Belgium to ‘isolate’ prisoners who may radicalise others

Belgium to ‘isolate’ prisoners who may radicalise others
Above: Belgium's Justice Minister Koen Geens

BRUSSELS - Belgian authorities said Saturday they plan to separate prisoners deemed at risk of converting others to Islamist extremism as fears mount that prisons are jihadist breeding grounds.

Justice Minister Koen Geens told Belgian media that such prisoners will be locked up by the end of the year in special prison sections created in the cities of Ittre and Bruges.

There will be 26 places for these prisoners in Ittre and 16 in Bruges, the newspaper Le Soir reported, citing Geens.

"Those who are incorrigible and therefore could tempt others to become radical like them... we will isolate them," Geens told RTL television's afternoon news bulletin.

He told Le Soir that these prisoners will not be locked in high security cells, which he said will be reserved for inmates deemed to have been plotting to carry out actual terrorist attacks.

The prisons will also recruit psycho-social workers and specialised Muslim staff to try to re-educate prisoners who are already radicalised or on the path of radicalisation, Geens told RTL.

EU anti-terror chief Gilles de Kerchove, a Belgian, warned in January that it was better to try to rehabilitate jihadists, including those returning to Europe from Syria and Iraq, than to jail them.

"We know that prisons are a massive incubator for radicalisation," de Kerchove told AFP.

Omar El-Hussein, who was shot dead by police after killing two people in a shooting spree in Denmark last month, was thought to have been radicalised behind bars.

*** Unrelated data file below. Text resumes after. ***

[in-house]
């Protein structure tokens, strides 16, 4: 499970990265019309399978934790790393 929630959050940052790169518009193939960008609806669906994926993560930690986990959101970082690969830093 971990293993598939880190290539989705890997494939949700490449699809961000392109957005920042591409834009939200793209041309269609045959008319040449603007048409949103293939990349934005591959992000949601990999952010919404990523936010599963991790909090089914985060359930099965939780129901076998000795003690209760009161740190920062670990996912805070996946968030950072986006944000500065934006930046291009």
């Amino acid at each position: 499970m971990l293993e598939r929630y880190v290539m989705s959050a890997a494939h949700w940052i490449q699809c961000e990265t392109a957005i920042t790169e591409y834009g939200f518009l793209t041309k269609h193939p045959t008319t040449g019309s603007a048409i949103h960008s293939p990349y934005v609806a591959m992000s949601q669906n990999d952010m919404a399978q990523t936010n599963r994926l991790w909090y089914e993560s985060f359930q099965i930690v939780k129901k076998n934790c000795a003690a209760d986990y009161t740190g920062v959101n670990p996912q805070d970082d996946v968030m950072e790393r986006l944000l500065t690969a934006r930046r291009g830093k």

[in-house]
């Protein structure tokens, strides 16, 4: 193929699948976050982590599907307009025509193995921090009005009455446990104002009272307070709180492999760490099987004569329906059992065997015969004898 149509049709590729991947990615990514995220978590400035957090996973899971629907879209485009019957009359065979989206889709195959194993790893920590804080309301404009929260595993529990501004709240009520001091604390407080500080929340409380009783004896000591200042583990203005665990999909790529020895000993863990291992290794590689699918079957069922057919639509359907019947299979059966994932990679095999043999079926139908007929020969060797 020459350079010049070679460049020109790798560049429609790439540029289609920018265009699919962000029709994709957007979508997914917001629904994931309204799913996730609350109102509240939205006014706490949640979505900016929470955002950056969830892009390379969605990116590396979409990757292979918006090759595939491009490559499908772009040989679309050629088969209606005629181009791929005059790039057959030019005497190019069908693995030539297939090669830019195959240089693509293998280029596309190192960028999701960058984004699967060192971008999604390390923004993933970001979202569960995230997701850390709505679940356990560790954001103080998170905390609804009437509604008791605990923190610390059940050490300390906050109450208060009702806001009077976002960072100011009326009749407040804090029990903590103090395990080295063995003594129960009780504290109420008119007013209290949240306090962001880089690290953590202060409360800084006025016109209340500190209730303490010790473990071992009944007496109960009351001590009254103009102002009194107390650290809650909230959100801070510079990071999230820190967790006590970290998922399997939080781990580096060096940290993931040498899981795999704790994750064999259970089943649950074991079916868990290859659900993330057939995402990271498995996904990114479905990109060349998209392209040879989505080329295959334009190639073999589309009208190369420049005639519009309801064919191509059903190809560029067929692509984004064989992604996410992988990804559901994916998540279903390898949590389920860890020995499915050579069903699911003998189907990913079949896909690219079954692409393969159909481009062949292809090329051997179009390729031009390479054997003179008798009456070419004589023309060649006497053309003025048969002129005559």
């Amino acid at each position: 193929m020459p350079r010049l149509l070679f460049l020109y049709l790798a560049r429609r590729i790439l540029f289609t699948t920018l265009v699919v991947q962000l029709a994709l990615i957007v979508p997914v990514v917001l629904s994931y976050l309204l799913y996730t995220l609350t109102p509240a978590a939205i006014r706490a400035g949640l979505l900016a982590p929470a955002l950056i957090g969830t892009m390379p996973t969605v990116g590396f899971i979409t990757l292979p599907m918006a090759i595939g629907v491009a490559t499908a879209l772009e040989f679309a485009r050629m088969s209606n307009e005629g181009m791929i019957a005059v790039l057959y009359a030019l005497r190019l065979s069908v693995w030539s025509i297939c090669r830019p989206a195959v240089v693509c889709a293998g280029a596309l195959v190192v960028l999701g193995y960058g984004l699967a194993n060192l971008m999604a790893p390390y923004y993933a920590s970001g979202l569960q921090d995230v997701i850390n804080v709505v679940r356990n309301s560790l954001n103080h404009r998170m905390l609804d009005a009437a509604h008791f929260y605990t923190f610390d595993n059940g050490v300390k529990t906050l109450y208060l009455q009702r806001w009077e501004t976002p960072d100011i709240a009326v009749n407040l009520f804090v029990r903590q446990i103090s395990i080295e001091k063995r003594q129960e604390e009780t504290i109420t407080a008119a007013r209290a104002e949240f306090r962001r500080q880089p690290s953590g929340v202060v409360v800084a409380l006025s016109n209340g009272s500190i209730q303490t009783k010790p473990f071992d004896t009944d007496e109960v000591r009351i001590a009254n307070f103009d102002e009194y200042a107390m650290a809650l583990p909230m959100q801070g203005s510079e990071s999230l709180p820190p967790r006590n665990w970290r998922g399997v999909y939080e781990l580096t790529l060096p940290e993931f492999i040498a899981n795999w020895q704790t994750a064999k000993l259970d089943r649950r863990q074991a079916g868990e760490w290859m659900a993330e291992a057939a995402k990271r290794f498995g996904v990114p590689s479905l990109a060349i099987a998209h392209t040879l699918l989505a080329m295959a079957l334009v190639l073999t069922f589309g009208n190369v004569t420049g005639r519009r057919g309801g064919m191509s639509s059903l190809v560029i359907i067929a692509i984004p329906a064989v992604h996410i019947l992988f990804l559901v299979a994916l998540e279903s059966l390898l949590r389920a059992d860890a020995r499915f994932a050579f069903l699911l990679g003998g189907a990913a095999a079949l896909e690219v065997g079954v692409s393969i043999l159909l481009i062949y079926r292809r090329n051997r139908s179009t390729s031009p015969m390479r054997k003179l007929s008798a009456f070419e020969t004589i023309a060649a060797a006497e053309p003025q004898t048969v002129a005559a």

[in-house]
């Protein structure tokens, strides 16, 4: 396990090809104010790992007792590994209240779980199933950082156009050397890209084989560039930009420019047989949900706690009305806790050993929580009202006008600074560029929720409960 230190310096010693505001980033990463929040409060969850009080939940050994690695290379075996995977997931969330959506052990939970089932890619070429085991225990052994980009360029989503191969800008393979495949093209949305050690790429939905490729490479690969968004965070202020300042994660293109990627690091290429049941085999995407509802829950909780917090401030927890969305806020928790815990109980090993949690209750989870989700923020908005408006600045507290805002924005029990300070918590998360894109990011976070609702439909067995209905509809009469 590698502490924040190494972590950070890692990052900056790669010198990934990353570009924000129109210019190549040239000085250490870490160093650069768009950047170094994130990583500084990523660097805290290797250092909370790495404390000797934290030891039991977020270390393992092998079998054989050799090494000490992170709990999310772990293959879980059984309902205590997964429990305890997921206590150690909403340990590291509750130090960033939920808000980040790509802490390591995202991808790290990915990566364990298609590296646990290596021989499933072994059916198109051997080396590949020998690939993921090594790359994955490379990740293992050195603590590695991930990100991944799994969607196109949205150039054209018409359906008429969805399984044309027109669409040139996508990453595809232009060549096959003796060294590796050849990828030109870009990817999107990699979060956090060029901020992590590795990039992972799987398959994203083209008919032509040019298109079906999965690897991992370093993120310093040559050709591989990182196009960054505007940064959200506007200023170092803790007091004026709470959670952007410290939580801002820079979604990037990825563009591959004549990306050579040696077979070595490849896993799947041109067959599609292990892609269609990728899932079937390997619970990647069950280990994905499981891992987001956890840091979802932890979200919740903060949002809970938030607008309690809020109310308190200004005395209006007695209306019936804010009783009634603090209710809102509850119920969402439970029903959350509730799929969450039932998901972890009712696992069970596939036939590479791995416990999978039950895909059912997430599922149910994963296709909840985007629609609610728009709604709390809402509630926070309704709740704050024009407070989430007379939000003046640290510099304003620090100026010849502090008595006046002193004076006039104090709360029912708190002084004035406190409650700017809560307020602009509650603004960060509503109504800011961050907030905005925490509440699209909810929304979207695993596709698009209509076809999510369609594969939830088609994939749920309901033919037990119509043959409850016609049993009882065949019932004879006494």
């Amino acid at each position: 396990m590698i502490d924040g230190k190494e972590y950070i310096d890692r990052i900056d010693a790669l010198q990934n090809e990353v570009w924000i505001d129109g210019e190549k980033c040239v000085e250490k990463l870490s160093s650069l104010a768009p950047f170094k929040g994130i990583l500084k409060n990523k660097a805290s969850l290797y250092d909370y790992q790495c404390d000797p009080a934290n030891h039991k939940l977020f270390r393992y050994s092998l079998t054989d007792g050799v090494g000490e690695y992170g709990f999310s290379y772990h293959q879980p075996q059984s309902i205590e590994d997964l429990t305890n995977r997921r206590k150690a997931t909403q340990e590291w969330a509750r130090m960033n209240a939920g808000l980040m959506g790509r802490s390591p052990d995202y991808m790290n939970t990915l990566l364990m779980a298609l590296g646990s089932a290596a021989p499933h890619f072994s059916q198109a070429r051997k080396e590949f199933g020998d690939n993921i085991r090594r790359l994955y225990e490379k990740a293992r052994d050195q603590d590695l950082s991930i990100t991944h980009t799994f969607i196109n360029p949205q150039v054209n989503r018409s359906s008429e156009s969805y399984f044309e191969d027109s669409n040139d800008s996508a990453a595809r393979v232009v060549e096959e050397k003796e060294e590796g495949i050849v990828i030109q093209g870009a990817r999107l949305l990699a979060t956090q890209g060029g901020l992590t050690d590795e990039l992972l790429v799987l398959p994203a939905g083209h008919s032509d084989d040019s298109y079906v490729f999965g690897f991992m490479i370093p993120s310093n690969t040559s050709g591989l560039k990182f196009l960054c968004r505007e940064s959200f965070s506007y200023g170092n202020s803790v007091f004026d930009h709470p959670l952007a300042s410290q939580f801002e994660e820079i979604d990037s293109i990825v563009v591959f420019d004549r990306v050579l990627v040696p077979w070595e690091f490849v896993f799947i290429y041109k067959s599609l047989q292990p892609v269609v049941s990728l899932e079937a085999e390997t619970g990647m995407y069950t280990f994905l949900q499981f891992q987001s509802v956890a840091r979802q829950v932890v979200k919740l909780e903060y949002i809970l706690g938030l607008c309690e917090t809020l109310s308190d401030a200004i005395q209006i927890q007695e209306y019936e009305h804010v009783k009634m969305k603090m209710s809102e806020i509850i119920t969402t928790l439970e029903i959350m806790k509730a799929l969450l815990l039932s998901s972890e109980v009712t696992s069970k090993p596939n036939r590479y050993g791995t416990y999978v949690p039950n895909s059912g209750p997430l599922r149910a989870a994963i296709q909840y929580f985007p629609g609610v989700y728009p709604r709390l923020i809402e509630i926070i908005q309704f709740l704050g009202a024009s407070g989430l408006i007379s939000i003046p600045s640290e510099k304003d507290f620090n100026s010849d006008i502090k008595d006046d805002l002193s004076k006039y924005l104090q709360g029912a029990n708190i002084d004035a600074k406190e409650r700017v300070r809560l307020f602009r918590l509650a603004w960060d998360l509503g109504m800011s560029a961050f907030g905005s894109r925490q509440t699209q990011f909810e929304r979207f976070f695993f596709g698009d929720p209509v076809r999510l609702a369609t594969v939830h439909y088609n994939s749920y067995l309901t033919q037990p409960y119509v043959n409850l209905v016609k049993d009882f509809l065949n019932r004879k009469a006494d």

Two of the gunmen who terrorised Paris in January - Cherif Kouachi, one of the brothers who massacred 12 people in an attack on the offices of the Charlie Hebdo magazine, and Amedy Coulibaly, the Islamist who killed four hostages at a Jewish supermarket - were both believed to be have been radicalised in prison.

Both Mohamed Merah, the Al-Qaeda militant who shot dead seven people in a series of 2012 attacks, and Mehdi Nemmouche, last year's Brussels Jewish museum killer, also turned to radical Islam in jail.

Belgian authorities said in January they had broken up a major Islamist cell that was planning to kill police officers in public places following a series of terror raids in which two suspected jihadists were killed.

Belgium is the EU country with the largest cohort of jihadists travelling to Iraq and Syria relative to its population, experts say, estimating their numbers at 300 to 400 in a country of only 11 million people.

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